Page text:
Learn VueJS Survival Concepts by Examples

Kevin Rodríguez
4 min readOct 1, 2017


Here is a todos example application built with VueJS and Vuetify

A new generation of the Frontend Development

On recent years, we´ve been experiencing the birth of several frontend applications that aim to solve several problems in web app development on their own ways. Some notorious examples:

  • AngularJS
  • ReactJS
  • Handlebars

Those frameworks were so successful at solving most of the frontend problems that they settled a new whole way of developing web applications on the frontend, one that is highly efficient, fast, robust and scalable.

If you’ve been a web developer for a while, you must be already familiar with modifying the DOM with both raw Javascript and Jquery.

While this classic approach of modifying the DOM with javascript or Jquery is pretty simple, it comes with a high development time overhead and most of the time with unexpected bugs and behaviors due to the need of controlling all the modifications to the DOM and all the possible common mistakes that come with it, it also generates code that doesn’t scale most of the time.

Frameworks like the classic AngularJS, or ReactJS settled a new way of interacting with dynamic data and binding it to the DOM without the need of huge methods and scripts in order to add an element fetched from a server to an unordered list for example.

In this case, VueJS takes lots of highly successful concepts from those frameworks and takes a step further by being highly adaptable, fast, and having a very friendly learning curve.

Data binding

One of those succesful concepts is data binding. Data binding was born with the need of having a managed DOM in order to avoid having to manually change it every time our data changes. This is a very powerful feature in VueJS and it allows us to change our data and see the changes reflected on the dom without modifying it.

For example, let’s create another very basic app:

That will render the following data at runtime:

Using the Vue instance, we can also modify that data externally, and see the changes reflected on the DOM immediately:

That will render the following data at runtime:

The v-if v-else directives

Alright, we’re already familiar with data binding, a very powerful and clean feature that allows us to see our data being reflected on the DOM.

On VueJS, we have a conditional render directive, this allows us to render a chunk of our DOM if a condition is met, let’s have the following example

If we increment John’s age to 22, the v-if block will be met and rendered.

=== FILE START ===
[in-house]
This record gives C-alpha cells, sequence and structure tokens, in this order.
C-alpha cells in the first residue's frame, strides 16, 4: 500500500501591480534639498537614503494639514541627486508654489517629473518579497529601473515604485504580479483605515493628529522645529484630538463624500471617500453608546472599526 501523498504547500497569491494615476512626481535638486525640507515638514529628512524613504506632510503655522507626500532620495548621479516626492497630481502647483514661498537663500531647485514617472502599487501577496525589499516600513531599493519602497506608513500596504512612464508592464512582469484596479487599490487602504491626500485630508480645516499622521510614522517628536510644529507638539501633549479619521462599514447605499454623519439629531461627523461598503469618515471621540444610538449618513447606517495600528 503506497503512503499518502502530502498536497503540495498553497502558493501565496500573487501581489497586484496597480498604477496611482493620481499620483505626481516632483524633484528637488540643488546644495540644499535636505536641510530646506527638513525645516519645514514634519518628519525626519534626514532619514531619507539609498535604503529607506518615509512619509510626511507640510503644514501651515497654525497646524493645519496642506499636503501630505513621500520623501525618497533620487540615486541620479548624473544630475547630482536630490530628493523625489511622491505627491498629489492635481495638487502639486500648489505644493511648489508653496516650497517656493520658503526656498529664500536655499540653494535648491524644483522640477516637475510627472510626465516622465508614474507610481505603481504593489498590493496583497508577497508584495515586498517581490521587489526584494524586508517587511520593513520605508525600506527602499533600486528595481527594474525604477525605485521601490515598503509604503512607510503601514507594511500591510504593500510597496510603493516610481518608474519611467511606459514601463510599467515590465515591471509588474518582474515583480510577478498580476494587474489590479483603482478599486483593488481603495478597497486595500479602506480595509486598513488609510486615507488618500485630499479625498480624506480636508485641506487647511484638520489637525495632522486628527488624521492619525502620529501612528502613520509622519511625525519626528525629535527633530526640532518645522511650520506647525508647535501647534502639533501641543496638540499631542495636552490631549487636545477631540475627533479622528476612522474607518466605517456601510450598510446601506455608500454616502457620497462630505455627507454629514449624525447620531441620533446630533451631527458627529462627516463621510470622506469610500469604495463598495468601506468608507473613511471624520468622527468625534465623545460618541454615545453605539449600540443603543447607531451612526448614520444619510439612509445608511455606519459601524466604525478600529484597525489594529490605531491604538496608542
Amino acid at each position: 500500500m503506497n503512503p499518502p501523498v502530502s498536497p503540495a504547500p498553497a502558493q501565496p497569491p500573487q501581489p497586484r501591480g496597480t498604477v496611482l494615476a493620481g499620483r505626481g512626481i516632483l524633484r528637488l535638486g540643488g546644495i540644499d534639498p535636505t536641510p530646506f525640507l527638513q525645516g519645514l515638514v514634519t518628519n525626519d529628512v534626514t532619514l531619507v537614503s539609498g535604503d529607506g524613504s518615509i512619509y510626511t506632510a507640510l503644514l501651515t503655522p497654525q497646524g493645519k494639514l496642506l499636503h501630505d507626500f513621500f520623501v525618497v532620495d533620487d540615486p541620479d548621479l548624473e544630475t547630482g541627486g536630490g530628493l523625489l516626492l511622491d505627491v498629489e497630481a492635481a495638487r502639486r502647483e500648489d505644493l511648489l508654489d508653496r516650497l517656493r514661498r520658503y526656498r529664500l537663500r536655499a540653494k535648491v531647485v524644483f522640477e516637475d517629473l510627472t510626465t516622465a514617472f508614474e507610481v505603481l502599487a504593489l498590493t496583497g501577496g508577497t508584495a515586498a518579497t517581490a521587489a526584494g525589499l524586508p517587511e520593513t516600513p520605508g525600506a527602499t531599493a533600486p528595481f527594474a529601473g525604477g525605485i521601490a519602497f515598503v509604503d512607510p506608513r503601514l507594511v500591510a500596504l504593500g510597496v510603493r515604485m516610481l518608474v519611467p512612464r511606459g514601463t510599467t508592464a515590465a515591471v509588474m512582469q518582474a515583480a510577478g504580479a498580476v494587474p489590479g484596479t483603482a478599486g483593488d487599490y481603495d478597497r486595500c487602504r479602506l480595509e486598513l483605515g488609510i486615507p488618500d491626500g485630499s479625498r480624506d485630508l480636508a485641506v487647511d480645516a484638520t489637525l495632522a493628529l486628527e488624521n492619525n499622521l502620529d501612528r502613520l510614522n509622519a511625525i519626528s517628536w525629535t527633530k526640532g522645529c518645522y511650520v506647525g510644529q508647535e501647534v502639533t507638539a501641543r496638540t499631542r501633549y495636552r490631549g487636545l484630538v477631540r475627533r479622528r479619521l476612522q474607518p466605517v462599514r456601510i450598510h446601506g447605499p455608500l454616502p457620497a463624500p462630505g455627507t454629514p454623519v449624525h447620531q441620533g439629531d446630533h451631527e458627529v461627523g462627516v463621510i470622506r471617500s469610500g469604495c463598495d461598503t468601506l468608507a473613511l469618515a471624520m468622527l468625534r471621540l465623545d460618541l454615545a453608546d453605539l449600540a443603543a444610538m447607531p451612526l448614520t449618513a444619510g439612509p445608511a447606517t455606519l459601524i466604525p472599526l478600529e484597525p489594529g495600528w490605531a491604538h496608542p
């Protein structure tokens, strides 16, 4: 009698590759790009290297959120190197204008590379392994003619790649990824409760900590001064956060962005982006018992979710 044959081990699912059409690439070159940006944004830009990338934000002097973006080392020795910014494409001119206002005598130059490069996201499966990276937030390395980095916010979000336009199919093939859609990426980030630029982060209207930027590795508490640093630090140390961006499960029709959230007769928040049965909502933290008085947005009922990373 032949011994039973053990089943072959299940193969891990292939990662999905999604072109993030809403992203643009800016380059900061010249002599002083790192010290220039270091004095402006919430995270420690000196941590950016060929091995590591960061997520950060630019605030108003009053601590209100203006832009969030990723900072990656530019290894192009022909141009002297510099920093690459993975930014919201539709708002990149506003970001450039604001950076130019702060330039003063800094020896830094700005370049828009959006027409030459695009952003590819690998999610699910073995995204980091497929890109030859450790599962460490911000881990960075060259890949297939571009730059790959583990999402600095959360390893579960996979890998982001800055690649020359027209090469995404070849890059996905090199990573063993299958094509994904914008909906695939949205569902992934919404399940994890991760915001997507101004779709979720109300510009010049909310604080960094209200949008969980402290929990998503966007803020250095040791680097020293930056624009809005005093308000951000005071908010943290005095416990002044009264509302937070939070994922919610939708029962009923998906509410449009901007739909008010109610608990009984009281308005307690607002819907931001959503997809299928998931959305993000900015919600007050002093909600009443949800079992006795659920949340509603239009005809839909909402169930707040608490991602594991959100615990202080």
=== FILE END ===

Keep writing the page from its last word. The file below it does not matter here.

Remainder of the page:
Note: Conditional rendering doesn’t work by hiding or showing pieces of the DOM, it works by removing it or adding it back to the DOM, to use conditional show use the v-show directive

The v-for directive

Creating collections and listed elements in Vue is very easy, the v-for directive allows us to bind a list to the dom.

We can add or remove items to the favoriteDrinks array dynamically using Javascript array functions:

The vue instance: methods

The vue instance supports custom methods (functions) that allows us to perform custom operations over the data. Example:

You can also define parameters on your methods:

incrementAge: function (amount) {
this.age = this.age + amount
// On the console:

The v-on directive

The v-on directive allows us to bind a method on our vue instance to a HTML event.

Note: v-on can be rewritten with the @ shorthand


The vue instance: computed properties

Computed properties allows us to bind our DOM to computed data, we could achieve the same using methods, but the difference here is that the VUE instance caches our computed properties in order to achieve the best possible performance.

In the following example, we are going to bind our data to all the drinks that start with B:

Data binding: Two way data binding and the v-model directive

In VueJS, performing two-way data binding with form values is very easy, this feature allows us to bind a variable to an input, allowing the variable to be binded to a form value and to the data at the same time.


This will update our bindings to the name immediately as we type on the text box.

For number textboxes: use v-model.number to bind the value to a number, otherwise you will get a string binding on the input side.